and have other chronic ailments. “I’m not sure I’ve ever had anyone want to be in a nursing home or ask to go there or really enjoy it,” says Stall.

The OLTCA represents 626 LTC homes in Ontario, housing 115,000 residents. More than 32,000 live in the older homes; almost a third live in three- and four-person rooms. The homes are owned by municipali­ties (16 per cent), not-for-profit organizati­ons (27 per cent) and for-profit corporatio­ns (57 per cent). The majority of the oldest homes, many of which were owned by municipali­ties and not-for-profits, predate 1972 design guidelines and were either closed or updated in 2000.

In 1998, the Ontario government created a new design manual to make them less institutio­nal and abolish wardstyle rooms. But for many reasons – shifting priorities, changes in government, escalating land values and a complex approval process involving multiple levels of government – plans and promises to upgrade older homes have fallen by the wayside. In fact, many applicatio­ns for redevelopm­ent have been stalled at the approval level, according to Duncan. One company put in 60 applicatio­ns for 20 homes over the last 20 years and, as of April, had still not received approval for a single one. Indeed, the commission’s final report, released in April, noted “Ontario’s policymake­rs and leaders failed … to take sufficient action, despite repeated calls for reform.”

“I accept part of the blame for the delay in redevelopi­ng these multiresid­ent-room homes,” Dr. Bob Bell, who was deputy minister of health for Kathleen Wynne’s Liberal government, wrote in the Toronto Star last November, “since the ministry that I served for four years failed to approve most of the applicatio­ns for redevelopm­ent, as had the current government prior to COVID-19.” Spurred on by the horrors of the pandemic, Duncan says, Premier Doug Ford’s Conservati­ve government has demonstrat­ed a commitment to move forward with its announceme­nt in March to invest $933 million in 80 new or upgraded long-term care projects. But it’s not nearly enough to solve the problem. “There are still about 20,000 spaces in [older] homes that we need to address,” she adds.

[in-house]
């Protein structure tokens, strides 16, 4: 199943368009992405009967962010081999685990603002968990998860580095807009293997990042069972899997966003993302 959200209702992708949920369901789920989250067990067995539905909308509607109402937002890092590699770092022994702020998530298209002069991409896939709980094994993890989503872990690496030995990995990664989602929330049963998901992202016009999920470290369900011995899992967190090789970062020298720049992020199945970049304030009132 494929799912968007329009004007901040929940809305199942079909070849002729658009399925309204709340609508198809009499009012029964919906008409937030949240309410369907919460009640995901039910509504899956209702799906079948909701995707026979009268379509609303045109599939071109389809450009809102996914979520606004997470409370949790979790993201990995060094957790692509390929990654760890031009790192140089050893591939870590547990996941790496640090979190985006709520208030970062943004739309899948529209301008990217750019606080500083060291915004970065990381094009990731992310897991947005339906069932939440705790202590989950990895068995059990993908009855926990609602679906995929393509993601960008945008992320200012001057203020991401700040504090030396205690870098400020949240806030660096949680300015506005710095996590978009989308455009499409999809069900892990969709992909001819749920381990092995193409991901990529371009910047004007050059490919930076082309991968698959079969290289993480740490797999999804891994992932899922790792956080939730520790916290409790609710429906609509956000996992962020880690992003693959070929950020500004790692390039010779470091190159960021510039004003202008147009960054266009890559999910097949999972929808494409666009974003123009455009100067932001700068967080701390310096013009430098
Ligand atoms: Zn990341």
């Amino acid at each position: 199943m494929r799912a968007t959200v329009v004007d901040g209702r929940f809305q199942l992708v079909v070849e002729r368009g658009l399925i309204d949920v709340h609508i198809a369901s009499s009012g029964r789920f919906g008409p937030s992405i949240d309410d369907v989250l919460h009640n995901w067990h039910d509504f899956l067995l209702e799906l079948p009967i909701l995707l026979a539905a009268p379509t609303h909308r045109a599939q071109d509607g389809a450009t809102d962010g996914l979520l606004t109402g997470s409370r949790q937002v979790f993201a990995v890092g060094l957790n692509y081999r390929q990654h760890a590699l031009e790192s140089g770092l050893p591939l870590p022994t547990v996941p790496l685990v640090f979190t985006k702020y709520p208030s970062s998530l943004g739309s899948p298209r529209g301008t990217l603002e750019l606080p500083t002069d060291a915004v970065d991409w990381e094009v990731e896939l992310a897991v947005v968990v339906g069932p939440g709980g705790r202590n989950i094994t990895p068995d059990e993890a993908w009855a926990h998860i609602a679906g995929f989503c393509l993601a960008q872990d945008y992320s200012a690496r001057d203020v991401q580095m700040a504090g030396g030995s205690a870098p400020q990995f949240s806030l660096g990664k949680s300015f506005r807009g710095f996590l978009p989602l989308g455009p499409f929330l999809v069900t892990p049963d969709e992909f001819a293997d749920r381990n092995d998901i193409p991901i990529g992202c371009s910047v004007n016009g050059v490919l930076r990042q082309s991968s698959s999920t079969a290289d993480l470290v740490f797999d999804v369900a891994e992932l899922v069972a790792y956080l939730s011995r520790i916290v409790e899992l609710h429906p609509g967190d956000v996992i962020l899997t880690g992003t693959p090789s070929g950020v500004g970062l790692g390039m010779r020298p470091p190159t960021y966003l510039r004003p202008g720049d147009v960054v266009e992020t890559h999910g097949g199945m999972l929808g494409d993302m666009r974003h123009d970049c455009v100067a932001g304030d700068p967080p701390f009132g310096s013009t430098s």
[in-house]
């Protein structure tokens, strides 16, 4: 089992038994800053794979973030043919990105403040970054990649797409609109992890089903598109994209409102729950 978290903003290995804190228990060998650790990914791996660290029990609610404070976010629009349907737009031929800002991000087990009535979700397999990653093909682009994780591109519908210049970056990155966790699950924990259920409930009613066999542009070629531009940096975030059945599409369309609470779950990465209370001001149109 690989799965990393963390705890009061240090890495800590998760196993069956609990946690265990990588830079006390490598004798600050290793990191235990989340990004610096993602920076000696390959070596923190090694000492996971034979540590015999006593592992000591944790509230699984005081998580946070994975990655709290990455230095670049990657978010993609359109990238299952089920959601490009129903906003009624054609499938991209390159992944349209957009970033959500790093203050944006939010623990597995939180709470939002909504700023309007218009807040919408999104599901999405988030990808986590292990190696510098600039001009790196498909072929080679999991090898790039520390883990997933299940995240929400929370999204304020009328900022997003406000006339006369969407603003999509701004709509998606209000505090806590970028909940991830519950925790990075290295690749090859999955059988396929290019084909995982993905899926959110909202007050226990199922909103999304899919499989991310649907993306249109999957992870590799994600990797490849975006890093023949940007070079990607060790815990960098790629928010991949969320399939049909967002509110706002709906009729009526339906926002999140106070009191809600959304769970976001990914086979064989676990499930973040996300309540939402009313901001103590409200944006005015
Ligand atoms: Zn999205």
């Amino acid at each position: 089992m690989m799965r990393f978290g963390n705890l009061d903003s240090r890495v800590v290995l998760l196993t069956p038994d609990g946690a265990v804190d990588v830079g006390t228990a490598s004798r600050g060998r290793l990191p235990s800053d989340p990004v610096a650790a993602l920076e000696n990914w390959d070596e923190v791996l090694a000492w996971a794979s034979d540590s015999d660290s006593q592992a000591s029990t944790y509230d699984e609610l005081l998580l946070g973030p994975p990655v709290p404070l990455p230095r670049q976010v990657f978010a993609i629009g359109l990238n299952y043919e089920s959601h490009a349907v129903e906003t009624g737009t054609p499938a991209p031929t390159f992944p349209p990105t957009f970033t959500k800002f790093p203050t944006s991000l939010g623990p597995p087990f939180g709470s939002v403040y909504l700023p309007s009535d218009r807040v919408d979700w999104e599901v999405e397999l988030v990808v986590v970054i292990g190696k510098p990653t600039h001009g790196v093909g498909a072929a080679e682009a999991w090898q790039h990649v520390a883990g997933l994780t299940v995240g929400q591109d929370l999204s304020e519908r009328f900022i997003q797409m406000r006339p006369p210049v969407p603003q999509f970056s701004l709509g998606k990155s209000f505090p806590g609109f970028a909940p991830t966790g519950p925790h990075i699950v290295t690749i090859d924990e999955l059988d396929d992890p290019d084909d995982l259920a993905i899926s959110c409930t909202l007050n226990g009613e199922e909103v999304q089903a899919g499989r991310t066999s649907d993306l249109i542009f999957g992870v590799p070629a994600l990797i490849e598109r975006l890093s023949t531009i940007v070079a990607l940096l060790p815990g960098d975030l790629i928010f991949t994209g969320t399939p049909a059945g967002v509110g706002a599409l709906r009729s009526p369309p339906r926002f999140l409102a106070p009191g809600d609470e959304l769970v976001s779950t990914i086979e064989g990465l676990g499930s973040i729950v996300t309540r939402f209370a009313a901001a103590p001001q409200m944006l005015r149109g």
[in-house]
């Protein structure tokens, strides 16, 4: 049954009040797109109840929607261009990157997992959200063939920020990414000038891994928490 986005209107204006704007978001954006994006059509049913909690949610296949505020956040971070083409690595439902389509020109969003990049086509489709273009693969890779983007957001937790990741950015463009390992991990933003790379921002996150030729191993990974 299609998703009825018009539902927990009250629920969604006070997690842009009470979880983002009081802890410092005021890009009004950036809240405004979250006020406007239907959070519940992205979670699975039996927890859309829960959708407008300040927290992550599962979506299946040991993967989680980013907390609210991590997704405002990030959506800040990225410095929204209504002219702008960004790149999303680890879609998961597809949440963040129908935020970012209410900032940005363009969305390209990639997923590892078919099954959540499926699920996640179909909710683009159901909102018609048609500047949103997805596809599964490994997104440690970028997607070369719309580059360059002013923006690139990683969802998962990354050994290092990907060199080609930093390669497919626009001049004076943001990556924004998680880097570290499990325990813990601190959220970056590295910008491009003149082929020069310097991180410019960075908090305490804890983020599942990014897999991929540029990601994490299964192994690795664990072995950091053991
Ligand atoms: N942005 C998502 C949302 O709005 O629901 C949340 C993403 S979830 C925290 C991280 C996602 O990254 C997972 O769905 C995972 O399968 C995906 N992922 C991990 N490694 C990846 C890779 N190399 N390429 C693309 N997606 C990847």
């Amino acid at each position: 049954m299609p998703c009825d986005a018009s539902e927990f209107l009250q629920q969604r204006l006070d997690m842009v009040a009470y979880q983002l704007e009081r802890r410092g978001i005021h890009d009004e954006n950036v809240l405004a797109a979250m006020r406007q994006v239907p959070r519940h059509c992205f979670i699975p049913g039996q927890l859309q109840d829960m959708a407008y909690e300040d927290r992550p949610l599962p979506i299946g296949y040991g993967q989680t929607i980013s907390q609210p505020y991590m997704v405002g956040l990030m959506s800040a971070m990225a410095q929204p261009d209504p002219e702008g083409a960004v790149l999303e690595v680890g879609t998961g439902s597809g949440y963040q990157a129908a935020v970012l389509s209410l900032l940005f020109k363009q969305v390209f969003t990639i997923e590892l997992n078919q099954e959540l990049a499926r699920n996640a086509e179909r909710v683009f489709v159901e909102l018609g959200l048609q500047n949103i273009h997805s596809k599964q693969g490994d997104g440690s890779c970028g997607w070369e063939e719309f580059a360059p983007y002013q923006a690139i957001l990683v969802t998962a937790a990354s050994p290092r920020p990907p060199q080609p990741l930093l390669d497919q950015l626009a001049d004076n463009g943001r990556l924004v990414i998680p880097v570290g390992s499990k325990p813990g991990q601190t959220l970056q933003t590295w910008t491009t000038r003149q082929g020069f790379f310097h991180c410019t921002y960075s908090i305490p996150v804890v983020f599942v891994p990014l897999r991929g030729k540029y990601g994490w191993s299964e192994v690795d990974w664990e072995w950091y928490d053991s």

THE ESTIMATED cost to redevelop the homes to meet the current need is about $19 billion, Dave Santangeli, co-founder of Morrison Park Advisors, told the long-term care commission on March 5, 2021, but with expected trends and demographi­cs, that number could double or triple “quite easily.” During the testimony, lead commission­er Justice Frank Marrocco said:

“We’re sitting here dealing with a situation where there’s a 38,000-person waiting list and no reasonable prospect of ever solving that problem … And we’re dealing with a problem that virtually everybody in the province will confront, either because they have a loved one in a long-term care facility, or they’re going to end up there themselves. And they should perhaps think about what they want to go into.”

In 2010, Dalton McGuinty’s Liberal government extended the older homes’ licences to 2025 to allow for upgrades. Whether that’s possible is anyone’s guess. Duncan believes another extension may well be granted, but there are serious roadblocks. For one thing, all LTC homes are self-financed and generally own the land they sit on, including municipall­y owned residences. Rebuilding or retrofitti­ng to meet the 1998 design guidelines would, in many cases, require buying more property and, in places like Toronto where land values have skyrockete­d, that’s untenable for many.

On top of that are new exclusions in insurance policies for infectious diseases from the handful of providers to long-term care facilities. That’s a huge blow, Duncan says, because debt lenders are becoming more reluctant to finance the homes, even advising them to make sure they have money set aside to cover any potential claims. “So essentiall­y, if you’re a non-profit, you may have to fundraise to self-insure before you can actually secure your debt financing,” she adds. “In order to get a mortgage, you’re going to have to demonstrat­e that you’re sitting on a bunch of money.”